If you talk to refugees, they’ll tell you how much they miss their life back home. Most of them will describe Syria as this beautiful place that they long to return to. They’ll tell you how no other country in the world could make up for what they had. Listening to them talking about their life, made me realize how grateful I should feel to have somewhere I can still call home no matter where in the world I am. And how unappreciative I had probably been, over the past few years, to only want to escape it whenever I was given the occasion.
All these discussions made me re-evaluate what life and travel were about. It made me think twice before undertaking a trip. Don’t get me wrong, I am passionate about traveling and I don’t have the intention to stop. But I just thought a little more about why I always chose to move. And then, one day, it all made sense. I was not lucky to travel, I was only lucky to be able to make that decision. Lucky enough to be able to choose a timeframe and a destination.
Appreciating the Freedom of Choice & Travel
I then came to a simple conclusion: traveling itself is not good or bad, it’s what generates it that defines its value. It is the freedom of choice that it often implies, that we should be feel lucky of. It is the fact that we can select where and when we want to go somewhere, that we can afford it and that we know we won’t find ourselves stuck at the border. It is the fact that we choose where to go according to our taste, and that we know that what we’re leaving behind will be there when we’re back. This is what we should be grateful for. THIS is our luck.
I am a passionate traveler and there are always new places that I want to discover. Working with refugees does not make me feel guilty about wanting to do so. I will always continue on my journey to explore the world, but my discussions with the Syrians over the past few months have really opened my eyes on my freedom of choice, on the easiness of my life and on the value of a home.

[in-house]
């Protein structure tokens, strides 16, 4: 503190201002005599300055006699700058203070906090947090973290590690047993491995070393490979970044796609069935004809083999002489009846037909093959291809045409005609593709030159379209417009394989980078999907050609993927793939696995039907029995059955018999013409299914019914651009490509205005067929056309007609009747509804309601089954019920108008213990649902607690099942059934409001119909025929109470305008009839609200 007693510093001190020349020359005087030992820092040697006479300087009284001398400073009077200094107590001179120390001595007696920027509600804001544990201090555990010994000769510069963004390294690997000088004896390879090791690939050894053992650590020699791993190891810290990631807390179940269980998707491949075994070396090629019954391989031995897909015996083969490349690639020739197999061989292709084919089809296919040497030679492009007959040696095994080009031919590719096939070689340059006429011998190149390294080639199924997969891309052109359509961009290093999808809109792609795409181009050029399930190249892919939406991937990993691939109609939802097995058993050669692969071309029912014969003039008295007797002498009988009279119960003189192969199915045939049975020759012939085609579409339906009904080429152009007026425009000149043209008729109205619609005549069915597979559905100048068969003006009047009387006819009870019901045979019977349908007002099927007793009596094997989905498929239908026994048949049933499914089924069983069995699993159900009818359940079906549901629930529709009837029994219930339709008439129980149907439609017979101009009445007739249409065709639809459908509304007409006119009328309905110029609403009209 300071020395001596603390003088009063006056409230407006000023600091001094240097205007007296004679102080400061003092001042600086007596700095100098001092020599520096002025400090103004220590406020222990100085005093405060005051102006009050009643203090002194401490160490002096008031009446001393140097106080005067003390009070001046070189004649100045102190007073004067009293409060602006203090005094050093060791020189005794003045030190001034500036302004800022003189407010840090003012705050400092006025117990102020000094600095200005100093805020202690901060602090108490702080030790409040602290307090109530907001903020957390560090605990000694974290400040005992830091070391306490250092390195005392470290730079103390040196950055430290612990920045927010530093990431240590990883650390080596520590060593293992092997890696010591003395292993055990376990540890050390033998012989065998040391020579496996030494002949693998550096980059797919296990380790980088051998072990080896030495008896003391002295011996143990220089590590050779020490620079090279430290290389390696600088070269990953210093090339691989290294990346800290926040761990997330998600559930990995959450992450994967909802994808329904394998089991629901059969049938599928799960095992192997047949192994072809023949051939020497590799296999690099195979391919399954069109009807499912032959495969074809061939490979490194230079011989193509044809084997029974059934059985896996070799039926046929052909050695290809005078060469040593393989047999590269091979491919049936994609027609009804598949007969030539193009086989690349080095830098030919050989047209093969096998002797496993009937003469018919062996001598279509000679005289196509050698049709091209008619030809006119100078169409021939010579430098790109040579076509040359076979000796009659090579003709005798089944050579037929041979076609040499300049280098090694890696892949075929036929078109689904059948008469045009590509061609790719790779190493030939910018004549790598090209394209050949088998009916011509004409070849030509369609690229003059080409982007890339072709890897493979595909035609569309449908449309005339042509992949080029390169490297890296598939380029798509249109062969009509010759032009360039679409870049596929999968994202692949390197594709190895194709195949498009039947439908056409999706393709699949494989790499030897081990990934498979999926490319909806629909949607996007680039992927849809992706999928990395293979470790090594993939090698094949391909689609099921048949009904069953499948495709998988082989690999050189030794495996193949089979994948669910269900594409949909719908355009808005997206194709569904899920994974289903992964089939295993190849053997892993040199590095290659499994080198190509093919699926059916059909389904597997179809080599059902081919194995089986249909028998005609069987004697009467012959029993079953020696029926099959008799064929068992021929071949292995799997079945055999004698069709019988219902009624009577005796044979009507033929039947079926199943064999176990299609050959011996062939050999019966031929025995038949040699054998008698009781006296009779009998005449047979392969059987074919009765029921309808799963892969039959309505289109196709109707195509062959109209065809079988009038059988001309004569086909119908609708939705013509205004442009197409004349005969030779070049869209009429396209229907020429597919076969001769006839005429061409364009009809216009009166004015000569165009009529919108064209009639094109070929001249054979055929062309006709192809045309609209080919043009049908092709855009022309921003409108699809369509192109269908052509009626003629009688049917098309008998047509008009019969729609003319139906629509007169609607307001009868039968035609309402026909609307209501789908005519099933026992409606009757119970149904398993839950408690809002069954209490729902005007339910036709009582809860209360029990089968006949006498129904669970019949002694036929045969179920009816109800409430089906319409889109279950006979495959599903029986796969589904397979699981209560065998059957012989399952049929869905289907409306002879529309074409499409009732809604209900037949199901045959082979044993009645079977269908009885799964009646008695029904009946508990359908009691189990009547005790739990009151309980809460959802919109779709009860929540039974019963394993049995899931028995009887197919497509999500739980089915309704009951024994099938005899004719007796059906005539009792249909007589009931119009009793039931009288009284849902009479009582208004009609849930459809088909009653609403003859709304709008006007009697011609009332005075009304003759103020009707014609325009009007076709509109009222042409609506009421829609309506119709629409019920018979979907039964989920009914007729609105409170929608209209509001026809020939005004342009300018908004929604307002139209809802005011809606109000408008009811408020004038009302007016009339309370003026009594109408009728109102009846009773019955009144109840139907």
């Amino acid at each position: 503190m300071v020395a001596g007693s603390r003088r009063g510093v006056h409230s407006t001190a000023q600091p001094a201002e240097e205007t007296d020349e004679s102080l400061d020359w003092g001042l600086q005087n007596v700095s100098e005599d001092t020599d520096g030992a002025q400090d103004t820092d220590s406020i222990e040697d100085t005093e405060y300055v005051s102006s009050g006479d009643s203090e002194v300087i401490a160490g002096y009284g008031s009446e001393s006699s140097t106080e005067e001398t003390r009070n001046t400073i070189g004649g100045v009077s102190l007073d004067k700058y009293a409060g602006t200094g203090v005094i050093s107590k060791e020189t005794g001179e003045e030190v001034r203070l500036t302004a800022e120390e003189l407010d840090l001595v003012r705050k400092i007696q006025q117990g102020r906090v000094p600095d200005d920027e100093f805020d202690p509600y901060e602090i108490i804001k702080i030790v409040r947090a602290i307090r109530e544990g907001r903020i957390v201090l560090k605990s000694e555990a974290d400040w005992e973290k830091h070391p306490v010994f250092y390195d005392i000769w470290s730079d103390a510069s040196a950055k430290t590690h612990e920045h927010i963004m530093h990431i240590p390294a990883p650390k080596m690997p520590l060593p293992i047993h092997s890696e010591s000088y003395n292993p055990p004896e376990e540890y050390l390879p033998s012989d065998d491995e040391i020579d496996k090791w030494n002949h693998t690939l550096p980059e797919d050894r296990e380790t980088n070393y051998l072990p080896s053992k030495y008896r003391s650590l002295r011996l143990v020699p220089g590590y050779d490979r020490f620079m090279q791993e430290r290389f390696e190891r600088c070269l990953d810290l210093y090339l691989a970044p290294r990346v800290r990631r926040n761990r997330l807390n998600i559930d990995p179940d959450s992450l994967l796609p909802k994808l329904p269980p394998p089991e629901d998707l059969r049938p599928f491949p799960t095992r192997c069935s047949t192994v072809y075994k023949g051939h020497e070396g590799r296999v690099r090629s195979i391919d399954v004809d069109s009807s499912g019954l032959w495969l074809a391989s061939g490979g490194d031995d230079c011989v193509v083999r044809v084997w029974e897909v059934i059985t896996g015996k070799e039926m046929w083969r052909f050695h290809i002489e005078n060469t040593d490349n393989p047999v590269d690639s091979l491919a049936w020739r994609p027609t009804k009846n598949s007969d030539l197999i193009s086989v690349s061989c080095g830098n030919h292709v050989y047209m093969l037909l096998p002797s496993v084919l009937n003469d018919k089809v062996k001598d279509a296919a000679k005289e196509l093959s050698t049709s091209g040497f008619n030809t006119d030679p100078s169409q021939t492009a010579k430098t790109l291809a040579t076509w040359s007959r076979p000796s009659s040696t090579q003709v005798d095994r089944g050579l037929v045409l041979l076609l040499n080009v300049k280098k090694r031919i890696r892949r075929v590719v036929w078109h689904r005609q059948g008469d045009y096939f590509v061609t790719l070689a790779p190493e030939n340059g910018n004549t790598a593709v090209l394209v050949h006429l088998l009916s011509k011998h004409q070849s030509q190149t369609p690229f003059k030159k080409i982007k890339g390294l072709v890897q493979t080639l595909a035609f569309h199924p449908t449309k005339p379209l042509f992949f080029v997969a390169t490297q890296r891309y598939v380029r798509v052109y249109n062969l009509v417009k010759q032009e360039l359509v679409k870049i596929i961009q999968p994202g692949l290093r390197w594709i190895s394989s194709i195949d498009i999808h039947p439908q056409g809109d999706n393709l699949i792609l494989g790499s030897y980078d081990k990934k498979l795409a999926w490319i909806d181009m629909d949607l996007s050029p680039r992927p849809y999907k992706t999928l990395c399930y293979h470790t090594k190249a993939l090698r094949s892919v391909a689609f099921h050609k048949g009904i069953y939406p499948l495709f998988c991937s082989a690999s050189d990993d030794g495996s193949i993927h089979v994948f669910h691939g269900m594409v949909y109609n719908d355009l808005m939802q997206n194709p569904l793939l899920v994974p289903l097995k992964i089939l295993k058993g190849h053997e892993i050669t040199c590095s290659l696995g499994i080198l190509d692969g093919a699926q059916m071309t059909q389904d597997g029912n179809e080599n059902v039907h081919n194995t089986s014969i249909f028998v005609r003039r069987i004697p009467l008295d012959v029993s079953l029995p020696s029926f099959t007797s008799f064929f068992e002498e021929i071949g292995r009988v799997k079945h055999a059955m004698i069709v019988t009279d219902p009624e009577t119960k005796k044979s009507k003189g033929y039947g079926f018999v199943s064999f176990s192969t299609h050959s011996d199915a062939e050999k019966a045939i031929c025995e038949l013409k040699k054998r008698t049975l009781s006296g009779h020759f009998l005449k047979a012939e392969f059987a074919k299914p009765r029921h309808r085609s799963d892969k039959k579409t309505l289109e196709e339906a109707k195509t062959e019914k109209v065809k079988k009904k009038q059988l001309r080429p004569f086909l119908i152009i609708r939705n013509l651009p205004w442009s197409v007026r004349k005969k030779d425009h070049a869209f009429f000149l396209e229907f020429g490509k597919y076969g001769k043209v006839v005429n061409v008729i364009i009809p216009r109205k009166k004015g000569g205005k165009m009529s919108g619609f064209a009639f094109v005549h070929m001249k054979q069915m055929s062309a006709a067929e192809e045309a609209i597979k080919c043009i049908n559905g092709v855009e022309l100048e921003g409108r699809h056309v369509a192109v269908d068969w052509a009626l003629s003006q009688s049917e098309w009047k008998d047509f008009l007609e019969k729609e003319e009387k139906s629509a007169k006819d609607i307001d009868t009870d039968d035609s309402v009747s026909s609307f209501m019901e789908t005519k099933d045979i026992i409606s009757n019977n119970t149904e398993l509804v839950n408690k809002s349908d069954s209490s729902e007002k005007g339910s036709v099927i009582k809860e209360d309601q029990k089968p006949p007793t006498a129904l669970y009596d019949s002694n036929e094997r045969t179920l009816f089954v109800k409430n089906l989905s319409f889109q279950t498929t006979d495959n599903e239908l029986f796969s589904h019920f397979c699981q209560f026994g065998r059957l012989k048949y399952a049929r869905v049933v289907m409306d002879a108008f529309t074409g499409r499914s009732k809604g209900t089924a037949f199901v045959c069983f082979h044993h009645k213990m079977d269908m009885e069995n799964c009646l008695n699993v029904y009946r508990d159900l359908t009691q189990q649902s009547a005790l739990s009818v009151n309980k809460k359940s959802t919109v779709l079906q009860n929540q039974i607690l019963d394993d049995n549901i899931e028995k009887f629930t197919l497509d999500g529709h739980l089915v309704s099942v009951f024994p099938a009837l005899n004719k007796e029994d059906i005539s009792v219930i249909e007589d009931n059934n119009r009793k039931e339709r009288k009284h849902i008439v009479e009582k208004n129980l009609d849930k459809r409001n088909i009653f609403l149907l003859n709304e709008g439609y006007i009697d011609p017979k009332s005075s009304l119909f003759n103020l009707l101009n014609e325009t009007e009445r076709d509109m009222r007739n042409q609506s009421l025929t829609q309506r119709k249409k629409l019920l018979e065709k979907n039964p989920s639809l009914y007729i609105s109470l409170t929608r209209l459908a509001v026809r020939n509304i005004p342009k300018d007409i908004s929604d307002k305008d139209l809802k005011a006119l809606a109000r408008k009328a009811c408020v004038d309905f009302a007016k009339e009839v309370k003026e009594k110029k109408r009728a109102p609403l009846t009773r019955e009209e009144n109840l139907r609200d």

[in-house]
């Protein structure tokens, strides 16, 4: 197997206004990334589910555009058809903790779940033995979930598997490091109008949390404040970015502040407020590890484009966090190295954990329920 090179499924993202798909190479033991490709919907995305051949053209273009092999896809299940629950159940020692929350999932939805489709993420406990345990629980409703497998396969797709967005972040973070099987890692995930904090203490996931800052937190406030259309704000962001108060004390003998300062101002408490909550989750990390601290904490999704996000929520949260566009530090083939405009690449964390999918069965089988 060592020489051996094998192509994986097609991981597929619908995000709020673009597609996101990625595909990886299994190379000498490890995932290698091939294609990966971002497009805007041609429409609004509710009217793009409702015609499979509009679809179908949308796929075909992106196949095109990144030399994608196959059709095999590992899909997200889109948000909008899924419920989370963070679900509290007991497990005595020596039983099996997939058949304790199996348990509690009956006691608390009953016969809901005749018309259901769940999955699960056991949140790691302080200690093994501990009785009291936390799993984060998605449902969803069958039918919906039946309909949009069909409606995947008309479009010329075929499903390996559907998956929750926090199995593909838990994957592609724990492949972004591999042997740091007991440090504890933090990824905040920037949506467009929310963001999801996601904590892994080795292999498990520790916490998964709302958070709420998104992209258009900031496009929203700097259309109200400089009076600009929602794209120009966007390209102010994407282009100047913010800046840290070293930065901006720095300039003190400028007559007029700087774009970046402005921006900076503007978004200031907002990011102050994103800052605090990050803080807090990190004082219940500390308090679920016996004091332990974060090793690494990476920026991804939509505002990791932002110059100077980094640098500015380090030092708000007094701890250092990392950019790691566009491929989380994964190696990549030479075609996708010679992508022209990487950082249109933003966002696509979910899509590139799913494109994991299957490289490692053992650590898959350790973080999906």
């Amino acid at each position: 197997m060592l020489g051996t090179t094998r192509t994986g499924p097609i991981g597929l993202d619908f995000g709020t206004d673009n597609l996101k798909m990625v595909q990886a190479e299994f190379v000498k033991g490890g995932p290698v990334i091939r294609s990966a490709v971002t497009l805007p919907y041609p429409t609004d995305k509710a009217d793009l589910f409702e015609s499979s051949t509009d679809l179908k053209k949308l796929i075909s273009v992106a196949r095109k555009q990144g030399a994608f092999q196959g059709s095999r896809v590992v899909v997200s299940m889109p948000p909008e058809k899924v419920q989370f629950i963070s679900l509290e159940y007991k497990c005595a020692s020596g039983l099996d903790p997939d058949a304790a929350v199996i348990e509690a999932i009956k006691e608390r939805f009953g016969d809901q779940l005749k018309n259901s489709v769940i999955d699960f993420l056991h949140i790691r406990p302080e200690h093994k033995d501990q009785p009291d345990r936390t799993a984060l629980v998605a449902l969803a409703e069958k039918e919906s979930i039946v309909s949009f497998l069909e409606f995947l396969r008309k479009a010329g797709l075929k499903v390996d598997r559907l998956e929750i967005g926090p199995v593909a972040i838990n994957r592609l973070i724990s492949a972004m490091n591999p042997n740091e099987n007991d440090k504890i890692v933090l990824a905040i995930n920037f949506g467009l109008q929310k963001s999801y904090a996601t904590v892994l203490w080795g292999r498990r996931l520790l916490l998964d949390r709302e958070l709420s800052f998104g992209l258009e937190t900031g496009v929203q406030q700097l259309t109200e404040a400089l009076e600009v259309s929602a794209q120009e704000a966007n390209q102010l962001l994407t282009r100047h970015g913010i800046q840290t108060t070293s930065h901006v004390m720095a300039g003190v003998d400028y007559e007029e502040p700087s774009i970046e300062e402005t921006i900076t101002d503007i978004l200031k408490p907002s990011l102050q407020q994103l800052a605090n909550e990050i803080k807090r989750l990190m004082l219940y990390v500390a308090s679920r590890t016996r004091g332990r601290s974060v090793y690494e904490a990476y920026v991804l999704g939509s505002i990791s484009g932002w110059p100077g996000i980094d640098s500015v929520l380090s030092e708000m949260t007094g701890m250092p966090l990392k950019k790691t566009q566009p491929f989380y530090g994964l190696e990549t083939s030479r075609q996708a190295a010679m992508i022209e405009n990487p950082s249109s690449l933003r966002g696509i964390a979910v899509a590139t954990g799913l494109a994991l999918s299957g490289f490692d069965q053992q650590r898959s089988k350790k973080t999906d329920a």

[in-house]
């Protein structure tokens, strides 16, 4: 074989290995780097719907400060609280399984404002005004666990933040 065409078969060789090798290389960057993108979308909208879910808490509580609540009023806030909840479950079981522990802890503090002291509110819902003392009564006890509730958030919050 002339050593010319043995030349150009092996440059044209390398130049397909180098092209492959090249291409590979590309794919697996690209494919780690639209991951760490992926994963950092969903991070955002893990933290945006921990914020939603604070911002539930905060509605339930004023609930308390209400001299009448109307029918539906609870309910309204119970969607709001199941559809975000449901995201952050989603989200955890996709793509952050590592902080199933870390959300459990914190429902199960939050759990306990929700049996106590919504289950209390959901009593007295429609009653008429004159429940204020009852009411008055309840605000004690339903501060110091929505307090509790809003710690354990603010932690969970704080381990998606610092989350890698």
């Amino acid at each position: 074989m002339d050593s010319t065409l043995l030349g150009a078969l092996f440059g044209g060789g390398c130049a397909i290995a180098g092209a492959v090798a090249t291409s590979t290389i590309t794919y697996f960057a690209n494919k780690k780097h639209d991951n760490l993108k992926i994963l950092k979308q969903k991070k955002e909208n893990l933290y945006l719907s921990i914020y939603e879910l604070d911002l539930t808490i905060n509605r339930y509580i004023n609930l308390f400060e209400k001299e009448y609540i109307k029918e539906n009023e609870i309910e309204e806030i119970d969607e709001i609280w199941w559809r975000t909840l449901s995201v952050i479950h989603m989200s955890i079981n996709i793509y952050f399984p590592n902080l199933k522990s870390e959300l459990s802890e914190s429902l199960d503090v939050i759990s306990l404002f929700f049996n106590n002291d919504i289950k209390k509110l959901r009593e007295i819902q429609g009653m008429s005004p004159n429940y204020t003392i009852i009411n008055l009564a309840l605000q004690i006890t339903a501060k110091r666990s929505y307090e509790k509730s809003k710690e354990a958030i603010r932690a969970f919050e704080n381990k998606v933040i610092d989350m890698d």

I am not lucky to travel; I am lucky to choose if and when I want to do so. Lucky of my nationality–or rather my passport–lucky that there is no war going on in my country. Of all these things that were given to me by destiny, all these things that I did not deserve nor control, all these things that allow me to do something I love: to go explore the world. Not everybody is that lucky. That’s just how it is.
So let’s take the chance we’ve been given and make it powerful. Let’s keep traveling the world and let us spread the word: let’s open our borders to the ones who are stuck when they are fleeing hell; and let’s never forget that tomorrow, it could be us as well.
Though she was born in France, Elisa usually describes herself as a world citizen. She has lived, studied, worked and traveled in more than 50 countries throughout her life and she loves to share her passion for the world with others. When she is not planning her next trip or writing about the last one, Elisa likes to help people in need and get involved in various not-for-profit projects. She enjoys meeting people wherever she goes, taking pictures of literally everything she finds interesting or funny and trying local food no matter the country she ends up in. Elisa usually travels with a big backpack carrying her “life”, which is why a lot of people she met along the way nicknamed her “the turtle.” Follow her on Instagram: @everydayimtravelin.